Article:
Written by Tim Levin for Inside EVs
Apple is delaying and scaling back its plans to make an electric car to rival Tesla.
Tech giant Apple is scaling back its ambitions and is pushing its car's launch date farther down the road, Bloomberg reported on Tuesday. But perhaps the bigger news here is that the Apple car—one of the most-hyped and most mysterious automotive projects of the 21st century—is still in play, despite years of radio silence. 

The "Apple Car" remains an enigma despite an estimated $1 billion per year shoveled into what's called Project Titan. Not much about it is known, except that Apple has long had automotive ambitions and started working to make them a reality in the 2010s. At one point, Apple was even poaching serious talent from the automotive and battery spaces for the project, including ex-Tesla employees. 

Getting there, however, has proved as difficult for Apple as it can be for any startup. 

At first, Apple targeted a fully self-driving EV—possibly even a full robotaxi—but it's moved the goalpost several times, according to Bloomberg. Now it's pivoting to focus on a car that assists with highway driving but still requires drivers to pay attention and be ready to take over at any time, the outlet reported, citing unnamed sources familiar with the project. 

Apple is now targeting a 2028 launch date for its car, Bloomberg reported, adding that as recently as two years ago, the firm wanted to roll out the vehicle by 2026. 
According to Bloomberg, Apple's EV project is reaching a "make-or-break point" after a decade of development, enormous investments, multiple leadership shakeups and layoffs. Sources told the outlet that Apple leadership may decide to axe the program if this latest pivot doesn't bear fruit.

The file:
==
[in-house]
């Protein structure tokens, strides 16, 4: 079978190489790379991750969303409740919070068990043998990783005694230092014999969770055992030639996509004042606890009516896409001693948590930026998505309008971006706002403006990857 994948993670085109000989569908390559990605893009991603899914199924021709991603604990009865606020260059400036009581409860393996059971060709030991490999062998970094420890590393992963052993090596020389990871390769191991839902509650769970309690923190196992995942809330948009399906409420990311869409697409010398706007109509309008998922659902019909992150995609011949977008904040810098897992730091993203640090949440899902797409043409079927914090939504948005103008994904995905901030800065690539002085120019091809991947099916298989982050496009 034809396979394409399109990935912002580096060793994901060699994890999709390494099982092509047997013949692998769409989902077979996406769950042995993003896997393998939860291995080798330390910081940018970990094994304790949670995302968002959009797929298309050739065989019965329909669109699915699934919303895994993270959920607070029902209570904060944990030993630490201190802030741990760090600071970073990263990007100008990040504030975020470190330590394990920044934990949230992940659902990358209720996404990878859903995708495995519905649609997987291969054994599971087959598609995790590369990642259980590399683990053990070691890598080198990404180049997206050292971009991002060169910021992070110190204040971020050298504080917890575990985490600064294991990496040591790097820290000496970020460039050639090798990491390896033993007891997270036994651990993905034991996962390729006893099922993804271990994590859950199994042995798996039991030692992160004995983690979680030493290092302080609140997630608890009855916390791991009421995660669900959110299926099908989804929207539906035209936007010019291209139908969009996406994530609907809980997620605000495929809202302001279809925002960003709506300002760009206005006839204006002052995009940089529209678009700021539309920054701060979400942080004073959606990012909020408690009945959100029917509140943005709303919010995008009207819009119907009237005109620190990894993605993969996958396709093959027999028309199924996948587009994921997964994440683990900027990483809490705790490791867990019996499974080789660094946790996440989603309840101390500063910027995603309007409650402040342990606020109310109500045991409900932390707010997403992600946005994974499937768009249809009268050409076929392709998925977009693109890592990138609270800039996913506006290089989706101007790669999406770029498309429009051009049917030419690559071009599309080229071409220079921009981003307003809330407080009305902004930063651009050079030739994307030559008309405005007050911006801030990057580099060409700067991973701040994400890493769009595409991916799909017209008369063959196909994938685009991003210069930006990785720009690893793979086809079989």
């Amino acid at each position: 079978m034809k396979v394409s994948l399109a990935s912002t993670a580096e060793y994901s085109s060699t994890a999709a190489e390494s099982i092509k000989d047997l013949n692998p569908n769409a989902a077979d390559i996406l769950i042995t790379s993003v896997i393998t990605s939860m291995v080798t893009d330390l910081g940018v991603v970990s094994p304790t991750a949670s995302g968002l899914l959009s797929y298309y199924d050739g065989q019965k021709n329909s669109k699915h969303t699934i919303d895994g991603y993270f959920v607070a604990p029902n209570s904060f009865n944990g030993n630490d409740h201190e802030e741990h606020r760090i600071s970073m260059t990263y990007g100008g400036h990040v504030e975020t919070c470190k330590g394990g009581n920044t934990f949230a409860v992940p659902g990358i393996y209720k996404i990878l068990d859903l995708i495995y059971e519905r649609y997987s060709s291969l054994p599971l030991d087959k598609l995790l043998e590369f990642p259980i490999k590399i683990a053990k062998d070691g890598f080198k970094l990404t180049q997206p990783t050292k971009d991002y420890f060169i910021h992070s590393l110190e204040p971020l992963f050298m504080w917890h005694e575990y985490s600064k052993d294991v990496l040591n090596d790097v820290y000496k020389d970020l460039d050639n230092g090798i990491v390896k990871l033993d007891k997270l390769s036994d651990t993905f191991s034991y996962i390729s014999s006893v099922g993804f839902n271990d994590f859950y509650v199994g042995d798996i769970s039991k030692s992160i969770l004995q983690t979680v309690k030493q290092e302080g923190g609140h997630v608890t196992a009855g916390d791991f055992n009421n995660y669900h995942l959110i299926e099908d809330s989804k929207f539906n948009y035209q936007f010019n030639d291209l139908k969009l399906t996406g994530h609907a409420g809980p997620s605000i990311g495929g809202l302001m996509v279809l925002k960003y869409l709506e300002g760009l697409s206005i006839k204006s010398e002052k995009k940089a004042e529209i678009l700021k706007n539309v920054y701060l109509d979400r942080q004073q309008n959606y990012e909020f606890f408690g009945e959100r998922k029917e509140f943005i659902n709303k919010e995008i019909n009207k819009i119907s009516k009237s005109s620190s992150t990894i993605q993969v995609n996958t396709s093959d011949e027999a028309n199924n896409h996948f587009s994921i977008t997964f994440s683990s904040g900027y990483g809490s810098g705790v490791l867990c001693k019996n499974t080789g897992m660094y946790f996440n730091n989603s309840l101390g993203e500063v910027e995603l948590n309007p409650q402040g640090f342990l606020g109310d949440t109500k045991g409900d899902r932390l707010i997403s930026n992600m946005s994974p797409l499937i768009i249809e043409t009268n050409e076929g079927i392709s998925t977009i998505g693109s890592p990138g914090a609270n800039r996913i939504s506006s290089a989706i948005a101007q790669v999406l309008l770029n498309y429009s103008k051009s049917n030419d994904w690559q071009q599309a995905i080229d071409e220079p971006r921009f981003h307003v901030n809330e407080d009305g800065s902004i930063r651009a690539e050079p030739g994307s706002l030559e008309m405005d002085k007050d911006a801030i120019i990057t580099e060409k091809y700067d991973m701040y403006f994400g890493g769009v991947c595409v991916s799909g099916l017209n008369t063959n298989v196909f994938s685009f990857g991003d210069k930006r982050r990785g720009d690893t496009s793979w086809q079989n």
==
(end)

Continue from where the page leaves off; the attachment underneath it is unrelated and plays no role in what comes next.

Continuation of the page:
The kind of driver-assistance system Apple is working on sounds a lot like the souped-up cruise control systems already on offer from Tesla, General Motors and just about every other automaker. Over time, Bloomberg says, Apple plans to make the car increasingly autonomous. Previously, the iPhone maker wanted to create a car that could drive without human input on highways under most conditions, but it realized it couldn't make that happen in the near term, according to the outlet. 

Apple hopes to make the car "stand out with a sleek design, safety systems and unique user interface," Bloomberg reports. But it's picked one of the toughest times in history to get really serious about EVs. 

Since Apple started developing a car about a decade ago, the market for EVs has exploded. Tesla is now the world's most valuable car company, thanks in part to its emphasis on technology and creating a sleek, Apple-like user interface. 

At the same time, the world's tech companies have become increasingly involved in the automotive industry as software becomes more prevalent in vehicles. Sony is partnering with Honda on a new, tech-packed EV brand named Afeela. Alphabet's self-driving taxi division, Waymo, has steadily expanded service to new places. 

But developing safe, fully autonomous cars has taken way more time and money than the auto world previously expected. In recent years, both Uber and Ford have shuttered their self-driving car programs. An Apple Car would, in theory, be a game-changer just by virtue of the company that makes it—but it's hard to fathom what it could bring to an increasingly crowded table. 
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